38 2nd International Hearing Loop Conference - June 2011 38 Section 1.6 Aids to communication (cont.) In relation to way finding, people use various different strategies and tools to navigate a building. Therefore, to effectively communicate information, directions or instructions to people with a wide range of abilities may require the use of various media. This may result in visual signs, tactile signs and audible aids delivering the same message.

39 2nd International Hearing Loop Conference - June 2011 39 Section 1.6 Aids to communication (cont.) Lighting is an important feature of a building and directly affects the buildings accessibility and the use of its facilities. Well designed and installed lighting may be used to support way finding, to identify hazards and to improve communication such as lip reading or signing (refer to 1.6.5).

40 2nd International Hearing Loop Conference - June 2011 40 Section 1.6 Aids to communication (cont.) There are several types of audible aids, including: (a) Public address systems: These should be coupled with audio frequency induction loops and should be supplemented with visual information; (b) Audio frequency induction loop systems: These can provide assistance to users of personal hearing aids incorporating an induction pick-up facility (T setting);

41 2nd International Hearing Loop Conference - June 2011 41 Section 1.6 Aids to communication (cont.) (c) Infra red systems: These offer line-of- sight wireless communication to specific personal receiver units; (d) Radio systems: These offer wireless communication without the need for a clear line-of-sight to receiver units.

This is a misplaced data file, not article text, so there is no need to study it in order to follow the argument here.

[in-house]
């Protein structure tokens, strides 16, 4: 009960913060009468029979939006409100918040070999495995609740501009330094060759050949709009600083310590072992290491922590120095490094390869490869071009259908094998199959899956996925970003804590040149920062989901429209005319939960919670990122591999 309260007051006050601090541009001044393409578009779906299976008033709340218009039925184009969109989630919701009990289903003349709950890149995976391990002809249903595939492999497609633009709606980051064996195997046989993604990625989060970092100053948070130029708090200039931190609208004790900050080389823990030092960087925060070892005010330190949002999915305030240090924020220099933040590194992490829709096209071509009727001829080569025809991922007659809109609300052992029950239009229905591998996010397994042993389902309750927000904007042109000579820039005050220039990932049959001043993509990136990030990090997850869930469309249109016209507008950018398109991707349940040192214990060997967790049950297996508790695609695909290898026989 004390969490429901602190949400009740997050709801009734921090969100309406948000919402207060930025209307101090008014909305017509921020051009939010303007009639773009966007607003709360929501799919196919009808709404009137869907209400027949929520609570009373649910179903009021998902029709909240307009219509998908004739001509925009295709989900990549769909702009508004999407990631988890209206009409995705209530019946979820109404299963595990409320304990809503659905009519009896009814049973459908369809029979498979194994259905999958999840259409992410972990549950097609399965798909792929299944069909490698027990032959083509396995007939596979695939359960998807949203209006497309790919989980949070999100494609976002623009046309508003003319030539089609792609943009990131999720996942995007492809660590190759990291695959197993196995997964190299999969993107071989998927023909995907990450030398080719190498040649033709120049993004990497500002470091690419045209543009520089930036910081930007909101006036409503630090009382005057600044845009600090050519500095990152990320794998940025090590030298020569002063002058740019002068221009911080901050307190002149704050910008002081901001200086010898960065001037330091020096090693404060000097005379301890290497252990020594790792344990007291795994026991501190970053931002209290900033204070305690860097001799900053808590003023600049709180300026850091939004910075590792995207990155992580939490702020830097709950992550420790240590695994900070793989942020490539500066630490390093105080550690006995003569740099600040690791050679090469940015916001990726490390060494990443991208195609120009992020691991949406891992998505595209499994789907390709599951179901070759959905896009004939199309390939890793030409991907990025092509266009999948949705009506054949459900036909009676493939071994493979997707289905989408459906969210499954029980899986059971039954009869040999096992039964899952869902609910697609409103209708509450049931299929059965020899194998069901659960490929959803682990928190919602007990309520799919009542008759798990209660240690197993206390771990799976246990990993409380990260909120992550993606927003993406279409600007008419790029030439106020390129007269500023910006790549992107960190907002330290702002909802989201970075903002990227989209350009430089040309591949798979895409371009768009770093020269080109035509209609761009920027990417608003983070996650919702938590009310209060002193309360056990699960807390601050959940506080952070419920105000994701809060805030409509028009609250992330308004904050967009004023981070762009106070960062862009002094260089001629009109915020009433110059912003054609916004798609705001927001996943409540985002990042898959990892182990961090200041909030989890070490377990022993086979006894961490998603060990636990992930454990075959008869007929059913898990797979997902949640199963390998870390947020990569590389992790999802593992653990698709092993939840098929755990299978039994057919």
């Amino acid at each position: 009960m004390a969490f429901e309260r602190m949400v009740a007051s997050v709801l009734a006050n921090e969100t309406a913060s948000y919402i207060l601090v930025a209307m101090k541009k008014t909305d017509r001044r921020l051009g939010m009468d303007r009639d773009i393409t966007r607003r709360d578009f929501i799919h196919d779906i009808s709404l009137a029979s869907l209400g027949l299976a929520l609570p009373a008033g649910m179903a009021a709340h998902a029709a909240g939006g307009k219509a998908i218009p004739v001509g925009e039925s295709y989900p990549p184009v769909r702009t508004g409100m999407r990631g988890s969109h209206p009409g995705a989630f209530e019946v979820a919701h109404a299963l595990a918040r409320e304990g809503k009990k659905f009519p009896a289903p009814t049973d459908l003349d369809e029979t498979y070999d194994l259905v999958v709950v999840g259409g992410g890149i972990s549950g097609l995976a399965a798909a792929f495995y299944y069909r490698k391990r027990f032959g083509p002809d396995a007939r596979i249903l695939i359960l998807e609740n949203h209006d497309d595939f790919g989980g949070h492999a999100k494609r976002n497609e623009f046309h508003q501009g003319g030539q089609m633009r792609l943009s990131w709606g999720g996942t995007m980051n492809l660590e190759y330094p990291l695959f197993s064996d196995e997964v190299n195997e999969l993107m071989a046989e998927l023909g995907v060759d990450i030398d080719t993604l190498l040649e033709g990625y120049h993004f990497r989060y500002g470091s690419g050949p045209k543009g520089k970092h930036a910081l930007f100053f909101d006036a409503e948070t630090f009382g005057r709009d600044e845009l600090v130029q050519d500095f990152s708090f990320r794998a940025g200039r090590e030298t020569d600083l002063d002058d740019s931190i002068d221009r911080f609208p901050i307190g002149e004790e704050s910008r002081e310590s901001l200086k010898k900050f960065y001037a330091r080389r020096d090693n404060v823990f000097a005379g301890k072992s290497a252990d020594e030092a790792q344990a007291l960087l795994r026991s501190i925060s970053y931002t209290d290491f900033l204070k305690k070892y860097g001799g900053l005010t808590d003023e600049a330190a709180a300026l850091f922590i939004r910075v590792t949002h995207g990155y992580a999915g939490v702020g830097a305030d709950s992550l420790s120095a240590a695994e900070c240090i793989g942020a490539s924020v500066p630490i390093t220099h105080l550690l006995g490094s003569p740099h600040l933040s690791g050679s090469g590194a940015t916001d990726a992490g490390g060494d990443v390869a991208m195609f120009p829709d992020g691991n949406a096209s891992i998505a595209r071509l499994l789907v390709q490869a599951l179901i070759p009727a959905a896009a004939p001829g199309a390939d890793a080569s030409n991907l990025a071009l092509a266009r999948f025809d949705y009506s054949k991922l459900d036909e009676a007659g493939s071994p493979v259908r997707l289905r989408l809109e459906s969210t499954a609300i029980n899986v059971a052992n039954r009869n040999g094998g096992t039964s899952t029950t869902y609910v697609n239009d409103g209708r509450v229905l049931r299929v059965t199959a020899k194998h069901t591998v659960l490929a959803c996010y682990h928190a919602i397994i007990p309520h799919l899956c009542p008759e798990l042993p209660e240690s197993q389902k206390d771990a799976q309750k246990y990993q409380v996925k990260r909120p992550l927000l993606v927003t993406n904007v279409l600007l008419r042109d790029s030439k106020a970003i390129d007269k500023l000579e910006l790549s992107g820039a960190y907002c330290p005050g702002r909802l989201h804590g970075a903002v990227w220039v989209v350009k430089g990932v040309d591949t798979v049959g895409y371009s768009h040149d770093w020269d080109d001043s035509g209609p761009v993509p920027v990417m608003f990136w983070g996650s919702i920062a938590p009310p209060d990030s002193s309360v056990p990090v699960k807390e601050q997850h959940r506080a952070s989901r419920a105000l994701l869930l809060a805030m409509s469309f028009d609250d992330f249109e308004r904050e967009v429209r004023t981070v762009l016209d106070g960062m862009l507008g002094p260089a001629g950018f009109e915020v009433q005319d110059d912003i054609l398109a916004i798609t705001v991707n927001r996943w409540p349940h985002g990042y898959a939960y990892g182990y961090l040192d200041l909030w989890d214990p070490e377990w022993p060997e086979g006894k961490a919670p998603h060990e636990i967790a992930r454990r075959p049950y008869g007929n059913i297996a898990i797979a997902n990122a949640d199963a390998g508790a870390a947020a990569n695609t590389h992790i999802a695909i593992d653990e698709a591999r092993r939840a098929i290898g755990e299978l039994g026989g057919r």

42 2nd International Hearing Loop Conference - June 2011 42 Section 1.6 Aids to communication (cont.) References to: 1.6.3: Signage –(f) standard symbols in accordance with BS 8501:2002 should be used to indicate the presence of an induction loop or an infrared hearing enhancement system; 1.6.4: Visual Contrast 1.6.5: Lighting 1.6.6: Audible Aids

43 2nd International Hearing Loop Conference - June 2011 43 Section 1.6 Aids to communication (cont.) 1.6.6 Audible aids Where audible aids are provided: (a) the system should enhance sound communicated to the user, whether received directly through a personal hearing aid, through additional equipment supplied as part of the system or other means; (b) it should preserve the characteristics of the source, whilst suppressing reverberation and extraneous noise and should not be affected by environmental interference such as from lighting or other electrical installations; (c) the presence and type of hearing enhancement system installed should be indicated with clear signage;

44 2nd International Hearing Loop Conference - June 2011 44 Section 1.6 Aids to communication (cont.) 1.6.6 Audible aids Cont… (d) a clearly audible public address system should be supplemented by visual information; (e) an inductive coupler and additional volume control to adjust amplification should be fitted into the circuitry of all public or visitor payphones, entry phones and emergency phones in lifts; (f) induction loops should be designed, installed and commissioned to comply with the International Standard IEC 60118-4

45 2nd International Hearing Loop Conference - June 2011 45 Please note that the references to the above mentioned Building Regulations is not exhaustive and it is strongly advised to refer to the document concerned for further clarification.

46 2nd International Hearing Loop Conference - June 2011 46 And so… DeafHear.ie (& the Irish Hard of Hearing Association) will be closely monitoring whether the above requirements are being implemented, and will continue as always to advocate on behalf of Deaf and Hard of Hearing People in Ireland thus ensuring that they can have equal access in all areas of their lives.

47 2nd International Hearing Loop Conference - June 2011 47 Any Questions????